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The Consequences Of Felon Disenfranchisement In The United States

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Felon disenfranchisement and the variation of state laws on disenfranchisement is a huge issue that affects the American presidency. For example, if you are convicted felon you may never be able to vote again depending on the state you reside in. Many states however, allow convicted criminals to regain their right to vote upon completing their sentence, while other states never take their convicted criminal's right to vote away from them. As a nation this reveals the division among states, and the way felon disenfranchisement restricts many Americans from voting.
Felony disenfranchisement impacts racial minorities disproportionately and in this past election prohibited 6.1 million Americans from voting (Uggen, Larson, Shannon 2016). Blacks make up 36.2% of the prison populations while only making up 12.6% of the U.S. population. Similarly, hispanics make up only 16.3% of the U.S. population size while making up 21.9% in prisons (“Are Felon Disenfranchisement Laws a Form of Racial Discrimination?” 2015). Essentially, racial minorities are disproportionately affected by felony disenfranchisement which is often caused by discriminatory criminality. These laws restricting voting rights for convicted criminals has only increased the amount of people restricted by them over the years. The number of disenfranchised individuals has risen from 1.17 million in 1976 to 6.1 million in 2016 (Uggen, Larson, Shannon 2016).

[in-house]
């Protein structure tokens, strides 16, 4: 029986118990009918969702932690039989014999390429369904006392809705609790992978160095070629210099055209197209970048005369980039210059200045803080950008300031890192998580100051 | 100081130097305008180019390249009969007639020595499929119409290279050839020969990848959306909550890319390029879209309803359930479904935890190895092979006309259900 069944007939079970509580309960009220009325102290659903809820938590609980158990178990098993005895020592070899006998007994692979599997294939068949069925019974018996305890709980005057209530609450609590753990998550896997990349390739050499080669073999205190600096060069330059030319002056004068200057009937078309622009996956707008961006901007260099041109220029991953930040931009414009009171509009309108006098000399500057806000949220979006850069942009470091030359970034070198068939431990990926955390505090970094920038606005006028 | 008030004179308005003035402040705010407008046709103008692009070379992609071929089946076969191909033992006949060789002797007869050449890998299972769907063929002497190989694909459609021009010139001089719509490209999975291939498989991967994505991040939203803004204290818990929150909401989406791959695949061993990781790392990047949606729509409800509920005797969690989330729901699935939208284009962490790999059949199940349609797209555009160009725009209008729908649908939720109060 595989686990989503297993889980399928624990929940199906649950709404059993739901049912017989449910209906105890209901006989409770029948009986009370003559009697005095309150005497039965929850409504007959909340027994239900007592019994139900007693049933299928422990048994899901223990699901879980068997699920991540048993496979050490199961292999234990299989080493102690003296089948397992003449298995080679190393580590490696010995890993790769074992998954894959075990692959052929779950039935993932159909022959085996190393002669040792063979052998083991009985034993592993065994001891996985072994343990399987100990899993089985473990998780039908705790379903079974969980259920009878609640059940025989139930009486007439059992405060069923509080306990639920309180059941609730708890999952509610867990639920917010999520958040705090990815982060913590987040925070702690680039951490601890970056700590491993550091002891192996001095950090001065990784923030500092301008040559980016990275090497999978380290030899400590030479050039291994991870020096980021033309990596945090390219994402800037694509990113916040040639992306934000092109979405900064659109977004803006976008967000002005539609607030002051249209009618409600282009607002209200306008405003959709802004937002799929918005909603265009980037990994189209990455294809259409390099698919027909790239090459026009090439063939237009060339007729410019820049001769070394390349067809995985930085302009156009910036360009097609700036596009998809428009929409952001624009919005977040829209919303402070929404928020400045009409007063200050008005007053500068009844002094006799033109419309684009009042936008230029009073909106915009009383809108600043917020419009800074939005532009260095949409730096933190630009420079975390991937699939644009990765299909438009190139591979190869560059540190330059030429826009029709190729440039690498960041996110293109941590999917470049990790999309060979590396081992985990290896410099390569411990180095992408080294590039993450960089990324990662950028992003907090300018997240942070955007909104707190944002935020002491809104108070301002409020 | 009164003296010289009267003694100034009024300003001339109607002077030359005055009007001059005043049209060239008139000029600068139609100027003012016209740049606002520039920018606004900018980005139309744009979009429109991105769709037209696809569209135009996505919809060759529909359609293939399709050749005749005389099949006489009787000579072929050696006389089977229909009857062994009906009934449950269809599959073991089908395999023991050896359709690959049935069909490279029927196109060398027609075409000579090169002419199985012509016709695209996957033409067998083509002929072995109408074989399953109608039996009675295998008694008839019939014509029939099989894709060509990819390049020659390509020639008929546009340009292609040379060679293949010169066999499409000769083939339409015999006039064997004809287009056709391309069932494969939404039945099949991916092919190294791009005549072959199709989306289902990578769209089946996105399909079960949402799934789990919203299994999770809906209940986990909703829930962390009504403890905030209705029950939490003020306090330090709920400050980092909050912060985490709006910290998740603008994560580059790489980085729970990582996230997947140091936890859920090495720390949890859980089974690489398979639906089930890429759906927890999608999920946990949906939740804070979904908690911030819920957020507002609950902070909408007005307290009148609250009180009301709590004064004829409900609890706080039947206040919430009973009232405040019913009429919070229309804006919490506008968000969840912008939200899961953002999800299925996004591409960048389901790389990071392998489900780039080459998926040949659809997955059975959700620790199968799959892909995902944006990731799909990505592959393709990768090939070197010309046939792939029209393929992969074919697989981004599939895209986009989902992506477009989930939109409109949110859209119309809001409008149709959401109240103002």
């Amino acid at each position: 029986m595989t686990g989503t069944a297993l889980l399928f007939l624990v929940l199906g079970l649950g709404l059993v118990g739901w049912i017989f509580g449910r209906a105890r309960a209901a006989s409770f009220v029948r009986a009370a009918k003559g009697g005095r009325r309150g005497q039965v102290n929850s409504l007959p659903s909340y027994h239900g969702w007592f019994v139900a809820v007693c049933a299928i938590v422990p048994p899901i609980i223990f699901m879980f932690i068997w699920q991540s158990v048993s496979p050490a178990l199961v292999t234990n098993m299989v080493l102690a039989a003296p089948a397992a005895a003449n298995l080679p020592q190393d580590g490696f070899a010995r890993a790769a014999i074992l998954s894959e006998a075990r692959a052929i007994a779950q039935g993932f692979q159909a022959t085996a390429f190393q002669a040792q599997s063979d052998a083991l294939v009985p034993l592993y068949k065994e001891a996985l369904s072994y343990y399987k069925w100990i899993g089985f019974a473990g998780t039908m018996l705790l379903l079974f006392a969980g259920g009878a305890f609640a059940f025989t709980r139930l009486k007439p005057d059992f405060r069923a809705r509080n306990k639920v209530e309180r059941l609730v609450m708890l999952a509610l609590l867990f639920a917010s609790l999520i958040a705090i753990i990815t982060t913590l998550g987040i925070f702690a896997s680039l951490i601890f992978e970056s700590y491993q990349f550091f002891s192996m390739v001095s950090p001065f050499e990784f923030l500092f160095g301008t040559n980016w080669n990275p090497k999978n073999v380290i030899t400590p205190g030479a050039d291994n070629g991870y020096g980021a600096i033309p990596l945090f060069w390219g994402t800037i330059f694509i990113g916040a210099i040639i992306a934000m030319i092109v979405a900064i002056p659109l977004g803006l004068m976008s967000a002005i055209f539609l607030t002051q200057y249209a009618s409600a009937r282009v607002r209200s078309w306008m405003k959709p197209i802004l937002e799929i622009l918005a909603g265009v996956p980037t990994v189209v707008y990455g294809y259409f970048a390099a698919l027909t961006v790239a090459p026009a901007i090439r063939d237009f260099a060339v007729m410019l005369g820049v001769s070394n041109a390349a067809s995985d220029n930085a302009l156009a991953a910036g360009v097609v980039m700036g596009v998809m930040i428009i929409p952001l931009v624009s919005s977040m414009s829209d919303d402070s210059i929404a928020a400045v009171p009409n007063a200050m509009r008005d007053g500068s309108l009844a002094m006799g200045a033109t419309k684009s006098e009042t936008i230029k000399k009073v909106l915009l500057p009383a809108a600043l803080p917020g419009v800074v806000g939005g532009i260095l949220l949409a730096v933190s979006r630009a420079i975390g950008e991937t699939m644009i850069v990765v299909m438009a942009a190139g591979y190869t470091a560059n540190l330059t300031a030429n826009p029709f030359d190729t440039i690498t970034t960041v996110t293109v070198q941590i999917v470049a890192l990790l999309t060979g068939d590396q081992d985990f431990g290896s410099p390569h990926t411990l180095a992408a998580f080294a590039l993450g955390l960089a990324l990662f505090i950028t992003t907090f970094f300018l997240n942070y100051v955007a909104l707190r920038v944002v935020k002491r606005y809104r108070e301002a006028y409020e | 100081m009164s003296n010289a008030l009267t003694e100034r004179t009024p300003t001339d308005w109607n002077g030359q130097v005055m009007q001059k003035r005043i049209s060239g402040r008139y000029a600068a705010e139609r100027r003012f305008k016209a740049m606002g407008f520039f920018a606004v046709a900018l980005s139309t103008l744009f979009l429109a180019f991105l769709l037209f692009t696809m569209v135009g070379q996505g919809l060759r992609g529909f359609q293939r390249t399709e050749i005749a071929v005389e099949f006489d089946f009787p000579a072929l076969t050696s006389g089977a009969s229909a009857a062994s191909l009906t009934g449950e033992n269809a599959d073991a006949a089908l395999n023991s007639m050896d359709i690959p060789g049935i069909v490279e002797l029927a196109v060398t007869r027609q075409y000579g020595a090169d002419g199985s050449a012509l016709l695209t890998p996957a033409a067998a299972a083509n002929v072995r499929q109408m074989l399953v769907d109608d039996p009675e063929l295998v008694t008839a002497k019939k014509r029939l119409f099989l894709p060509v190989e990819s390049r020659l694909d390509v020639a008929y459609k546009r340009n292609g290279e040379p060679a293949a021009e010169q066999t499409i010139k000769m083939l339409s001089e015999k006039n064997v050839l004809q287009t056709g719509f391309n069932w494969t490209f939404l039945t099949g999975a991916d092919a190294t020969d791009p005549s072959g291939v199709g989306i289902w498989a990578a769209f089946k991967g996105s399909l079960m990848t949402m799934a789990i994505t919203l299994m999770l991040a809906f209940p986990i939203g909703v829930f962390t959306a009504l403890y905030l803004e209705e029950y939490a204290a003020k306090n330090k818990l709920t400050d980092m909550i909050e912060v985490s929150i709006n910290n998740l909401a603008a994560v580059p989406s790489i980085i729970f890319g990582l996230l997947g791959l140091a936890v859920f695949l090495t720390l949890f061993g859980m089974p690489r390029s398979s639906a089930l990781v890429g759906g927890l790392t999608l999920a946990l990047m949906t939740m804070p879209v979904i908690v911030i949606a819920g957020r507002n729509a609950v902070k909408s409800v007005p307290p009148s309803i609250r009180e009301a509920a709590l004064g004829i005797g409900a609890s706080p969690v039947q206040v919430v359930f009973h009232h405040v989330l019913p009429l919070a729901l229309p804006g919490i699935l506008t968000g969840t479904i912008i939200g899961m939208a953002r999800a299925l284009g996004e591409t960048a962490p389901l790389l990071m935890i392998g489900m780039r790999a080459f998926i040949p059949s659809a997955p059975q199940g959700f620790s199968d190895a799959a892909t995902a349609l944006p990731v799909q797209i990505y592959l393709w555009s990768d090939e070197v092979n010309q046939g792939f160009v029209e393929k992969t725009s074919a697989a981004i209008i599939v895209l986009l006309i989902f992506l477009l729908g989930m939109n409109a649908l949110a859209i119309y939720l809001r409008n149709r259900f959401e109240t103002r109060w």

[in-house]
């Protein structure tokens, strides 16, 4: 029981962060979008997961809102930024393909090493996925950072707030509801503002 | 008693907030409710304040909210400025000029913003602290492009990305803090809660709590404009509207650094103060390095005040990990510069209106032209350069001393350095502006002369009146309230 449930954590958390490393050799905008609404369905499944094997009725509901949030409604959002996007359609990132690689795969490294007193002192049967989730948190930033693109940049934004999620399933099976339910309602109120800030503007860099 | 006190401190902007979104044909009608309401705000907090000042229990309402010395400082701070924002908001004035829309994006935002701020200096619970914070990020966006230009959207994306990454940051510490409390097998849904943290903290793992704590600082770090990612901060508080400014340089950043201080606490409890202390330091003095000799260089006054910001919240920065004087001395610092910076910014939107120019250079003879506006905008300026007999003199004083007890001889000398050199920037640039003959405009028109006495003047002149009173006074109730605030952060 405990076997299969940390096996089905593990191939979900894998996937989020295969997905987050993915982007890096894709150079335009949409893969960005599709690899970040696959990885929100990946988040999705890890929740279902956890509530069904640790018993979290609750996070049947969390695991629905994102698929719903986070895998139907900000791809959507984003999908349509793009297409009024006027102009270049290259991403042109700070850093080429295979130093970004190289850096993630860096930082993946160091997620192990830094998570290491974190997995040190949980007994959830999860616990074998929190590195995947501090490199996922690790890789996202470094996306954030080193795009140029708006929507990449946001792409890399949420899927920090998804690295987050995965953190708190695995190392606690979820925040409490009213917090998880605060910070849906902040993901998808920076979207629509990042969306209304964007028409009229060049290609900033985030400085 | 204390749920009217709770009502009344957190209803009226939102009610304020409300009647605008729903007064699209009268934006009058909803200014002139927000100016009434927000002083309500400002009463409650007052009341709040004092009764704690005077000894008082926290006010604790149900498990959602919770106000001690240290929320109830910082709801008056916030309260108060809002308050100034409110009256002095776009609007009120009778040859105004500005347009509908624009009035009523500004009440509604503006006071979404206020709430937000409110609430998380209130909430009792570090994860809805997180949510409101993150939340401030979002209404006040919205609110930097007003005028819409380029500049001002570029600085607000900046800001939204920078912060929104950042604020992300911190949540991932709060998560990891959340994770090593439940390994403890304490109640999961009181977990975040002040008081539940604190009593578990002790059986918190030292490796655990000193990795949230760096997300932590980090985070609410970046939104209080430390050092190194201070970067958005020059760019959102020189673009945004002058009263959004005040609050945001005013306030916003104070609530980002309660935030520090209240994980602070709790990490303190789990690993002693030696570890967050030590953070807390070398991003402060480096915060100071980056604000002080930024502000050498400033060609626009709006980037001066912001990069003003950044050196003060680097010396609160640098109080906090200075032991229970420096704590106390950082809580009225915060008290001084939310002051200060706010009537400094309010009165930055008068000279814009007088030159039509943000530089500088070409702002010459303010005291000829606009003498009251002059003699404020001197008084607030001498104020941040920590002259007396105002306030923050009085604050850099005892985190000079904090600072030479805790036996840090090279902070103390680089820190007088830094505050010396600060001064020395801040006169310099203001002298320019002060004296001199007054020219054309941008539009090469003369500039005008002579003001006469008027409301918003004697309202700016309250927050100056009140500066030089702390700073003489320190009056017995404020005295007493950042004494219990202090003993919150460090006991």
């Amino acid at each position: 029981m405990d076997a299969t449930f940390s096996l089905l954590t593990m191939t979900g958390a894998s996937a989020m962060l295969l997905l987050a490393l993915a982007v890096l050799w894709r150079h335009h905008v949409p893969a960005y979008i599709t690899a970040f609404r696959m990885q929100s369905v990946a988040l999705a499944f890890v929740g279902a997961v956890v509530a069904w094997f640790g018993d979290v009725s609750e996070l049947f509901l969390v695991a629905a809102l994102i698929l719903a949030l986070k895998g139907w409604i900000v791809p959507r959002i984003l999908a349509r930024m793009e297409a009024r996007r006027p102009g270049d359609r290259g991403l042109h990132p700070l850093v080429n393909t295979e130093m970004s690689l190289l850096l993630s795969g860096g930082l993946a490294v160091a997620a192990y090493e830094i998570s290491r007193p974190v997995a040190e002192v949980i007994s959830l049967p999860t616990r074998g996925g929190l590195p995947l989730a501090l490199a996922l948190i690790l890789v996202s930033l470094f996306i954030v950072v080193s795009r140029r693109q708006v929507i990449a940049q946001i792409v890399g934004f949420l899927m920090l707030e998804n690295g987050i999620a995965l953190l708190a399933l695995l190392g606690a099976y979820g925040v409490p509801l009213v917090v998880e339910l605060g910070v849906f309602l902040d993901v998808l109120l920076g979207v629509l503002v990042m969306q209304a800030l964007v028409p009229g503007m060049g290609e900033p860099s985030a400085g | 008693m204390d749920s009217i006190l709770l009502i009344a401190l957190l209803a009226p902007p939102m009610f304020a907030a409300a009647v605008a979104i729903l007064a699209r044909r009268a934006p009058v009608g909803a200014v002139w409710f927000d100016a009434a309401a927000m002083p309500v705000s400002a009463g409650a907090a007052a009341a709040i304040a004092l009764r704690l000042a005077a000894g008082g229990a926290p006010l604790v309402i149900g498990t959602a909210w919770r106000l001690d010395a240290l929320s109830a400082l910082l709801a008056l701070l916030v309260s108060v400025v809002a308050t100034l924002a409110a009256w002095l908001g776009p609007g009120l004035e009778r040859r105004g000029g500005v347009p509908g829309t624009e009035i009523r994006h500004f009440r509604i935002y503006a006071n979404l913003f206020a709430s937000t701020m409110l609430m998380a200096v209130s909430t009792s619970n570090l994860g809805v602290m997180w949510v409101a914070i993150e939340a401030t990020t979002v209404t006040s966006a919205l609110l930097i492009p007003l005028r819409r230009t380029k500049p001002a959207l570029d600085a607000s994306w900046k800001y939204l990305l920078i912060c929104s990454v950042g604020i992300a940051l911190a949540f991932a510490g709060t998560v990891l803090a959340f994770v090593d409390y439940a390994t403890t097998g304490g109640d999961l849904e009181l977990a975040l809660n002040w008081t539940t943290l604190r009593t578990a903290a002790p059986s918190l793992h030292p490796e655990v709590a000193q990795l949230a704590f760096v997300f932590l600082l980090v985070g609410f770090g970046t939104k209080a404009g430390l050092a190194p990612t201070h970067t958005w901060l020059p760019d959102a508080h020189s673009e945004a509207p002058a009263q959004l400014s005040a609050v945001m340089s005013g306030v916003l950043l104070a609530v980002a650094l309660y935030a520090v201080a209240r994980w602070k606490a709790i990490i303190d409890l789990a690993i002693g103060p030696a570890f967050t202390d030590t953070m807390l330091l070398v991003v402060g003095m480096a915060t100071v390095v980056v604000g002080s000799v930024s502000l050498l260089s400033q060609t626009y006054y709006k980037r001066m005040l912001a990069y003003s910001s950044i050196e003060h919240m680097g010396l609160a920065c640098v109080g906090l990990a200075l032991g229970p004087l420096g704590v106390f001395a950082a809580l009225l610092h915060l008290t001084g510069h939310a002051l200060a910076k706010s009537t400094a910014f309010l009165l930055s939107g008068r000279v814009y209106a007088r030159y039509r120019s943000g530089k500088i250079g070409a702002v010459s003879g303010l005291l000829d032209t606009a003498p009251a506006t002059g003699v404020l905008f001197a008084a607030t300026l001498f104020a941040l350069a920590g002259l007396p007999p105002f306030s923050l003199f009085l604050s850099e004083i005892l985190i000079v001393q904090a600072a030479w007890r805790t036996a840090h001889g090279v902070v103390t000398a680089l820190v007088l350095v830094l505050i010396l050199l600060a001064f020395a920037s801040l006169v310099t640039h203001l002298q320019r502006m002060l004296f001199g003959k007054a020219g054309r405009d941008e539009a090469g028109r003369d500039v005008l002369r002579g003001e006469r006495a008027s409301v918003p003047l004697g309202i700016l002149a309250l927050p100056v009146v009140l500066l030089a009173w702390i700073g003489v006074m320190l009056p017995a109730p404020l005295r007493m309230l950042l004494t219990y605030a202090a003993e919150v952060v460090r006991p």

States have varying laws when it comes to felony
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